Eukaryotic microalgae have been classified into several biological divisions and have evolutionarily acquired diverse morphologies, metabolisms, and life cycles. They are naturally exposed to environmental stresses that cause oxidative damage due to reactive oxygen species accumulation. To cope with environmental stresses, microalgae contain various antioxidants, including carotenoids, ascorbate (AsA), and glutathione (GSH). Carotenoids are hydrophobic pigments required for light harvesting, photoprotection, and phototaxis. AsA constitutes the AsA-GSH cycle together with GSH and is responsible for photooxidative stress defense. GSH contributes not only to ROS scavenging, but also to heavy metal detoxification and thiol-based redox regulation. The evolutionary diversity of microalgae influences the composition and biosynthetic pathways of these antioxidants. For example, α-carotene and its derivatives are specific to Chlorophyta, whereas diadinoxanthin and fucoxanthin are found in Heterokontophyta, Haptophyta, and Dinophyta. It has been suggested that AsA is biosynthesized via the plant pathway in Chlorophyta and Rhodophyta and via the Euglena pathway in Euglenophyta, Heterokontophyta, and Haptophyta. The GSH biosynthetic pathway is conserved in all biological kingdoms; however, Euglenophyta are able to synthesize an additional thiol antioxidant, trypanothione, using GSH as the substrate. In the present study, we reviewed and discussed the diversity of microalgal antioxidants, including recent findings.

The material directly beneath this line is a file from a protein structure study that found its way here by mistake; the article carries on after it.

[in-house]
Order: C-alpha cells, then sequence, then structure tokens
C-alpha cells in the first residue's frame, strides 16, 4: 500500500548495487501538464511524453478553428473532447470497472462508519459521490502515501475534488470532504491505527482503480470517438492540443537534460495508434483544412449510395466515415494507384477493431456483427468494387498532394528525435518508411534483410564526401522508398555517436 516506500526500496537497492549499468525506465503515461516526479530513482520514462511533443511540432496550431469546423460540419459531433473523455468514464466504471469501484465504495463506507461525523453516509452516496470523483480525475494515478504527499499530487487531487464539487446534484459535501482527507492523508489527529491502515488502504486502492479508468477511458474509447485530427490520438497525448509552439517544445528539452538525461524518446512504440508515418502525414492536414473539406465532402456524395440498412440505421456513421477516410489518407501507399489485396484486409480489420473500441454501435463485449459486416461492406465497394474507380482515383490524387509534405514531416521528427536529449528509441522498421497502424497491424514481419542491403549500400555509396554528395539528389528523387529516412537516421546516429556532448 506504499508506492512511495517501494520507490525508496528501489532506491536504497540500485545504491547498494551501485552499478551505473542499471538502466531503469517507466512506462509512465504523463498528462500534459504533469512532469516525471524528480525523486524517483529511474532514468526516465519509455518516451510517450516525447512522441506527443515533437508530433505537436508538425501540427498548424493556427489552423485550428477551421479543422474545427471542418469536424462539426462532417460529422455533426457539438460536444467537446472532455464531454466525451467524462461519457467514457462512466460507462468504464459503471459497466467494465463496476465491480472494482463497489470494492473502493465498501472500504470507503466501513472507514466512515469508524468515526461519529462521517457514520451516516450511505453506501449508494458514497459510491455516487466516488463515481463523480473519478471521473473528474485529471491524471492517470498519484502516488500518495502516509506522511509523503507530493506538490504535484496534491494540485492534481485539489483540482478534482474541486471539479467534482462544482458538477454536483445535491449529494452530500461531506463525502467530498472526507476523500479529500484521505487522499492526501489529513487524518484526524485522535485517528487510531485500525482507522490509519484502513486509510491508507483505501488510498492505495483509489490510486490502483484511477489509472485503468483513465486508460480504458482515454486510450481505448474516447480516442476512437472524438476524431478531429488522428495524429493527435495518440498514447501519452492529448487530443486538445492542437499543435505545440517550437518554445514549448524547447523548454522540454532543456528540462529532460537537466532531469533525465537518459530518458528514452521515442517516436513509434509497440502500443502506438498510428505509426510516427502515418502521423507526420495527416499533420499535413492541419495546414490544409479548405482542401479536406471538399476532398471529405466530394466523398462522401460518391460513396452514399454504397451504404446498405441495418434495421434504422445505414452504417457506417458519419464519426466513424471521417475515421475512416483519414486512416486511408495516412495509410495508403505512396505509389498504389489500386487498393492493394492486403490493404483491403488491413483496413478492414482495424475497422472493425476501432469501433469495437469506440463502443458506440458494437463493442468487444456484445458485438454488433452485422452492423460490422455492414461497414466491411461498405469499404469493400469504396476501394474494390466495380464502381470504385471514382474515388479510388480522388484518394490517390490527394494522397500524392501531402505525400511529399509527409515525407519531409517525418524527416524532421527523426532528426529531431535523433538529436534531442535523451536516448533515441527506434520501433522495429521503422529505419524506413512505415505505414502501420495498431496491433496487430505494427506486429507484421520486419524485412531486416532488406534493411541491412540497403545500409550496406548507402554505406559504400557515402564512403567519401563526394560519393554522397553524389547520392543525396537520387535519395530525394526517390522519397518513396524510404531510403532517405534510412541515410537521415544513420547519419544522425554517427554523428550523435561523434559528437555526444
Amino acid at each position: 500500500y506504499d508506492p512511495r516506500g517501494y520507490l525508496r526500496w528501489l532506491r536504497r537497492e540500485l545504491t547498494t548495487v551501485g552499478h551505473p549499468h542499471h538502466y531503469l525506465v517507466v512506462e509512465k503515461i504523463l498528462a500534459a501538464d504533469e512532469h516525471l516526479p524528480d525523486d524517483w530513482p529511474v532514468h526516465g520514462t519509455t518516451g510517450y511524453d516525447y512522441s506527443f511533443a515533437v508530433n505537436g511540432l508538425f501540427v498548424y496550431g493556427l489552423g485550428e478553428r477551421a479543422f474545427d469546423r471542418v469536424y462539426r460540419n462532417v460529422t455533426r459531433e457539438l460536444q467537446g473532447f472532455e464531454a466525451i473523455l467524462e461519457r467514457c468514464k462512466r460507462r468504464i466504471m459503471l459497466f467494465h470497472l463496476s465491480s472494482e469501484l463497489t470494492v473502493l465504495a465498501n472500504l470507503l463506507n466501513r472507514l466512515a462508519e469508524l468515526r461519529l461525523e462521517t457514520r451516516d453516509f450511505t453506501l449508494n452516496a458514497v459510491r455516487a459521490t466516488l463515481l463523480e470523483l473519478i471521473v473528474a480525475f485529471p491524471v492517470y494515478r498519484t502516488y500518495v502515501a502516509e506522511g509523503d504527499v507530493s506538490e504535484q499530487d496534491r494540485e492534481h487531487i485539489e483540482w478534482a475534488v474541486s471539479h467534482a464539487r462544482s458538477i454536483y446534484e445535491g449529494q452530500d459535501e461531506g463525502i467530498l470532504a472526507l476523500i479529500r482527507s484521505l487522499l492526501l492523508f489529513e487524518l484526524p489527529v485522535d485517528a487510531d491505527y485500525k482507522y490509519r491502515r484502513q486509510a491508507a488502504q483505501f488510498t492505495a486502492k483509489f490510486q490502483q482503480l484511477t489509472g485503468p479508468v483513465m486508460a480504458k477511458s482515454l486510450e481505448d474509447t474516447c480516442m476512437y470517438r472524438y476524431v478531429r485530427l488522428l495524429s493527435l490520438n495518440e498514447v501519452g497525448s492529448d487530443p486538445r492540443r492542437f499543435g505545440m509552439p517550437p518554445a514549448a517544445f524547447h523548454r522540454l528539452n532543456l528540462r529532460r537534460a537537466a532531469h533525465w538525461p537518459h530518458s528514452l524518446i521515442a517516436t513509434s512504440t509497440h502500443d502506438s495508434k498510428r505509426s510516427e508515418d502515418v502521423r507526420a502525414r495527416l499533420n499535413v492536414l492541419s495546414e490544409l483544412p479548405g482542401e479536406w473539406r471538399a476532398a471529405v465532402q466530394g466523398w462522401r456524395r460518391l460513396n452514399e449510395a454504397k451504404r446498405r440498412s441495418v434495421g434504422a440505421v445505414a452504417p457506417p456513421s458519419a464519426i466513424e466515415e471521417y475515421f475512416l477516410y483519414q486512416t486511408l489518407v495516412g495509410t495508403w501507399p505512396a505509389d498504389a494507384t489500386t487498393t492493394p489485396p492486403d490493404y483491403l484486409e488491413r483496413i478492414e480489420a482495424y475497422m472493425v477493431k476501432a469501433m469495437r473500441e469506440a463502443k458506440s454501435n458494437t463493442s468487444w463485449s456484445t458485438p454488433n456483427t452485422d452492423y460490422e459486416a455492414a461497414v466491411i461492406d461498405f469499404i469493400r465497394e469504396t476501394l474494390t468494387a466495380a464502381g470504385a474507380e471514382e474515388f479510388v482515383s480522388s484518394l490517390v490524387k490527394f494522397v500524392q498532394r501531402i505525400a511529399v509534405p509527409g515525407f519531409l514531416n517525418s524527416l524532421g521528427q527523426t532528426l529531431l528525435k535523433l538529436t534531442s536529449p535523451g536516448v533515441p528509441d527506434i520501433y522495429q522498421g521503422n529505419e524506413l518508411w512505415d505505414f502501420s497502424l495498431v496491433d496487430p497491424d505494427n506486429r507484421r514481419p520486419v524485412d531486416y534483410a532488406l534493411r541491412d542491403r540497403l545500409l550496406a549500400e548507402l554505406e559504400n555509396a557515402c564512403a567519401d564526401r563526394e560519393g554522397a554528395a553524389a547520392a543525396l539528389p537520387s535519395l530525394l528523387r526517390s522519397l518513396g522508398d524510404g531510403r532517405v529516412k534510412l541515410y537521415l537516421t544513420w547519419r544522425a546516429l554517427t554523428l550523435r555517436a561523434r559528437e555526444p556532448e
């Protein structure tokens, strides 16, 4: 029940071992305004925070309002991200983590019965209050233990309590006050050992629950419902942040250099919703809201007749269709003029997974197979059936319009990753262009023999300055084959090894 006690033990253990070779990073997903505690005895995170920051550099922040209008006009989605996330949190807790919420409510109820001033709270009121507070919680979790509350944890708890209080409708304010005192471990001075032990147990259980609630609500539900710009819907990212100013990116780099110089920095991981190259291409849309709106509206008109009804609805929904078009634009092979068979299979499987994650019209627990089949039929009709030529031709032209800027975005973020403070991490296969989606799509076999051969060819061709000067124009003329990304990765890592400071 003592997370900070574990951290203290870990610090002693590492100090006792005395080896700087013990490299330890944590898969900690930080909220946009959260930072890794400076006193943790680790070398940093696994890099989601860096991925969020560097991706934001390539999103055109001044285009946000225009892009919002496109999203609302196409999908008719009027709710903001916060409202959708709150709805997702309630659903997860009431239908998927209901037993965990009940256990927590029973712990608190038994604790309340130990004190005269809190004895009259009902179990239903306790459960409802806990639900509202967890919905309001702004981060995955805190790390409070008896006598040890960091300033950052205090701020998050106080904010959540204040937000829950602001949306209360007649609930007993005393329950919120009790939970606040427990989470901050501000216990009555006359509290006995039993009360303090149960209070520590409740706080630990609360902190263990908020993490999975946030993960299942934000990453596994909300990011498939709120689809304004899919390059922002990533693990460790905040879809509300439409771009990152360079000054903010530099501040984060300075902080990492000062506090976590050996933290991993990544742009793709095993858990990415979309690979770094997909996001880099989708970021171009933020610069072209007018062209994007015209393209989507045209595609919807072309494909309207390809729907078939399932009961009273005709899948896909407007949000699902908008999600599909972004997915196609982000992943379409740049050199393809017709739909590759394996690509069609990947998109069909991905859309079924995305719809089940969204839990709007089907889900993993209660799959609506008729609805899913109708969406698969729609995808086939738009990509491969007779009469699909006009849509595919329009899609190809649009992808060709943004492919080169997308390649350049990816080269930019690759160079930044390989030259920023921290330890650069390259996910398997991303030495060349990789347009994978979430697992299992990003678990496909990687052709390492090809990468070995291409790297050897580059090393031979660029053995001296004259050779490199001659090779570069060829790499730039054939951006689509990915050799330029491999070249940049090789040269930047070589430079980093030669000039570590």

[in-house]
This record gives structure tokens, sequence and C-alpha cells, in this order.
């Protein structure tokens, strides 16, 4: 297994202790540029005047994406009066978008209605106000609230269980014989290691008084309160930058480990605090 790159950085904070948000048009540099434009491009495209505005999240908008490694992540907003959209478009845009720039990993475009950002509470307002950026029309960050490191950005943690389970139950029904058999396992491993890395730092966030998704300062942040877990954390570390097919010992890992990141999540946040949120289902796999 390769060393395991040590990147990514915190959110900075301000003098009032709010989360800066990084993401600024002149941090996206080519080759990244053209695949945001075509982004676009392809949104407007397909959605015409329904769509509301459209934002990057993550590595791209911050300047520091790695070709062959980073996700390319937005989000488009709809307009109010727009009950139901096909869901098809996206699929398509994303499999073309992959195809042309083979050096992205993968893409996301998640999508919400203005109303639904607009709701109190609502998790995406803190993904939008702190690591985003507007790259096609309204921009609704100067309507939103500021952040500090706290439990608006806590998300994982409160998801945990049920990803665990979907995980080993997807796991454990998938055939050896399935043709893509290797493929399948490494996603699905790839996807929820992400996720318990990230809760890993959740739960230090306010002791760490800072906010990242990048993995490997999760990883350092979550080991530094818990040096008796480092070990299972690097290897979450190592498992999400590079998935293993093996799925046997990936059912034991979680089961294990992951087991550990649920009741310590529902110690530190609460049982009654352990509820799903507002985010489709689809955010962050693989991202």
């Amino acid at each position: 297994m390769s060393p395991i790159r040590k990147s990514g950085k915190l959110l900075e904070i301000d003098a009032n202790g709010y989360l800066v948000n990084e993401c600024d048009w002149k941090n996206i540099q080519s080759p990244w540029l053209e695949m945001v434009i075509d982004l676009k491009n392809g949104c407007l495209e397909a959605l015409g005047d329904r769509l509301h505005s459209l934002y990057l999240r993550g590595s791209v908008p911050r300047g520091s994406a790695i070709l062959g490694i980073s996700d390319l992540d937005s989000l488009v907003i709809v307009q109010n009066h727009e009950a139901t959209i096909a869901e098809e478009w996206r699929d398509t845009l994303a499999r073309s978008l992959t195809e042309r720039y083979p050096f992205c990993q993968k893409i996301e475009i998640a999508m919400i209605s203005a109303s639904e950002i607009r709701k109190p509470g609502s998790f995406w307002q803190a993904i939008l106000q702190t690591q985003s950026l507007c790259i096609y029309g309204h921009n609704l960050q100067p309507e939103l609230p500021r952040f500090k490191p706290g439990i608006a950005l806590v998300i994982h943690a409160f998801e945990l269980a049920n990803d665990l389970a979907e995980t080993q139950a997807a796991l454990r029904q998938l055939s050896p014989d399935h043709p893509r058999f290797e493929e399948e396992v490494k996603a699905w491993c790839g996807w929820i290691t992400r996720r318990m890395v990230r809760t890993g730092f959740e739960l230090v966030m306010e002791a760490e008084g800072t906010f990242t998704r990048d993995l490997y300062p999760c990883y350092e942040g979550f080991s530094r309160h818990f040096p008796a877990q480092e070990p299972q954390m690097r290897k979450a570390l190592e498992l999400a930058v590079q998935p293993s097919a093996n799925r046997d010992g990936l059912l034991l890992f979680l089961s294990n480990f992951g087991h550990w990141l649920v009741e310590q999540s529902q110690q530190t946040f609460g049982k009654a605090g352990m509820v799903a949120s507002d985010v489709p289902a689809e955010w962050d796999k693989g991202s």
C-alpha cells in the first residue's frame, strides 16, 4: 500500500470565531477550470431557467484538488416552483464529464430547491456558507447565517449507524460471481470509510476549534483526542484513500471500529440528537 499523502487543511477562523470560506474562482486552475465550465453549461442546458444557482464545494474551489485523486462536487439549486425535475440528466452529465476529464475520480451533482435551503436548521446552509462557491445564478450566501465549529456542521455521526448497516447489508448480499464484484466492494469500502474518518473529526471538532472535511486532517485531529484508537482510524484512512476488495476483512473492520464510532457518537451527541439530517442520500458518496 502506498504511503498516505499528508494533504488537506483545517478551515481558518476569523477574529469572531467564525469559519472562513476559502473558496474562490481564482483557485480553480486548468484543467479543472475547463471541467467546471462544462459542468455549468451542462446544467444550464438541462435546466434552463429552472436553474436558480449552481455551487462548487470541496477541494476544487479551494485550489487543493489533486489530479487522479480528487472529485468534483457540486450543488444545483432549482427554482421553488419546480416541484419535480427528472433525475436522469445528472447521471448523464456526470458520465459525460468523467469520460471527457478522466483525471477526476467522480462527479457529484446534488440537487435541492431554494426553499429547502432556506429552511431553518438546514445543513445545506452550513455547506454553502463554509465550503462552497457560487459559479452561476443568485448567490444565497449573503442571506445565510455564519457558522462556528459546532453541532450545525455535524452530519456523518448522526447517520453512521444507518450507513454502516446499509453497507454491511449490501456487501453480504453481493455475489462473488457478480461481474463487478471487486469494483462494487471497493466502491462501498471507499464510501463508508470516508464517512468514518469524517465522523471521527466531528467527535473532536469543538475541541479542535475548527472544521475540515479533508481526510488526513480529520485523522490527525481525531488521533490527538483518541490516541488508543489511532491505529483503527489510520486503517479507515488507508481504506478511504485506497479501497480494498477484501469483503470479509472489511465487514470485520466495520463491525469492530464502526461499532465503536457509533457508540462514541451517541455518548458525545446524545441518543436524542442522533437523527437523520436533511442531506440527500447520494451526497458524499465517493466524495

- Environmental stress
- Reactive oxygen species
ASJC Scopus subject areas
- Ecology, Evolution, Behavior and Systematics
- Plant Science